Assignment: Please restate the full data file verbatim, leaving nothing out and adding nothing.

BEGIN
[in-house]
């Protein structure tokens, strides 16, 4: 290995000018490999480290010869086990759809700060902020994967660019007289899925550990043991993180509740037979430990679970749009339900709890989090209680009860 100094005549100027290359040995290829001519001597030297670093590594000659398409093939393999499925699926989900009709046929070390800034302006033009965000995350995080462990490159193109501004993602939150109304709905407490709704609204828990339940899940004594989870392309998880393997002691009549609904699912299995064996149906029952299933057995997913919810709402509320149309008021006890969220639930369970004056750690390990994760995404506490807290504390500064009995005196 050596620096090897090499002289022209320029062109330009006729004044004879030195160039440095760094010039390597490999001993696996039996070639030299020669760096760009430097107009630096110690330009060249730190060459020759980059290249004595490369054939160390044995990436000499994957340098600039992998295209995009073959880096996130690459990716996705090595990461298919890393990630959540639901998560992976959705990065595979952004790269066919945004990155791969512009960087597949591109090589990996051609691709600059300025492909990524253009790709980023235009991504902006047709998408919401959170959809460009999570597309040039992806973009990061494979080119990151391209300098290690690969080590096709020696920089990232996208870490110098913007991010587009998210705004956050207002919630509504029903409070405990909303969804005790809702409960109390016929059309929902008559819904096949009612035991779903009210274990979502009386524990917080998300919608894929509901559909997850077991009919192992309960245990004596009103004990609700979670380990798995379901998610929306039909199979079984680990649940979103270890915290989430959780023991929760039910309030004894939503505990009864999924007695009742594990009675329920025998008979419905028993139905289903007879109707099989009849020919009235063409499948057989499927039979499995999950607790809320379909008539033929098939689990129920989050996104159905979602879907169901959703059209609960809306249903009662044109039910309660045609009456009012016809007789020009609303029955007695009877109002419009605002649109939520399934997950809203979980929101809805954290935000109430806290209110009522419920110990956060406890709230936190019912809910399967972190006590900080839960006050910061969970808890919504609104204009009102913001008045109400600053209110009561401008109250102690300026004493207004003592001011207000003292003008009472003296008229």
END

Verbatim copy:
[in-house]
């Protein structure tokens, strides 16, 4: 290995000018490999480290010869086990759809700060902020994967660019007289899925550990043991993180509740037979430990679970749009339900709890989090209680009860 100094005549100027290359040995290829001519001597030297670093590594000659398409093939393999499925699926989900009709046929070390800034302006033009965000995350995080462990490159193109501004993602939150109304709905407490709704609204828990339940899940004594989870392309998880393997002691009549609904699912299995064996149906029952299933057995997913919810709402509320149309008021006890969220639930369970004056750690390990994760995404506490807290504390500064009995005196 050596620096090897090499002289022209320029062109330009006729004044004879030195160039440095760094010039390597490999001993696996039996070639030299020669760096760009430097107009630096110690330009060249730190060459020759980059290249004595490369054939160390044995990436000499994957340098600039992998295209995009073959880096996130690459990716996705090595990461298919890393990630959540639901998560992976959705990065595979952004790269066919945004990155791969512009960087597949591109090589990996051609691709600059300025492909990524253009790709980023235009991504902006047709998408919401959170959809460009999570597309040039992806973009990061494979080119990151391209300098290690690969080590096709020696920089990232996208870490110098913007991010587009998210705004956050207002919630509504029903409070405990909303969804005790809702409960109390016929059309929902008559819904096949009612035991779903009210274990979502009386524990917080998300919608894929509901559909997850077991009919192992309960245990004596009103004990609700979670380990798995379901998610929306039909199979079984680990649940979103270890915290989430959780023991929760039910309030004894939503505990009864999924007695009742594990009675329920025998008979419905028993139905289903007879109707099989009849020919009235063409499948057989499927039979499995999950607790809320379909008539033929098939689990129920989050996104159905979602879907169901959703059209609960809306249903009662044109039910309660045609009456009012016809007789020009609303029955007695009877109002419009605002649109939520399934997950809203979980929101809805954290935000109430806290209110009522419920110990956060406890709230936190019912809910399967972190006590900080839960006050910061969970808890919504609104204009009102913001008045109400600053209110009561401008109250102690300026004493207004003592001011207000003292003008009472003296008229």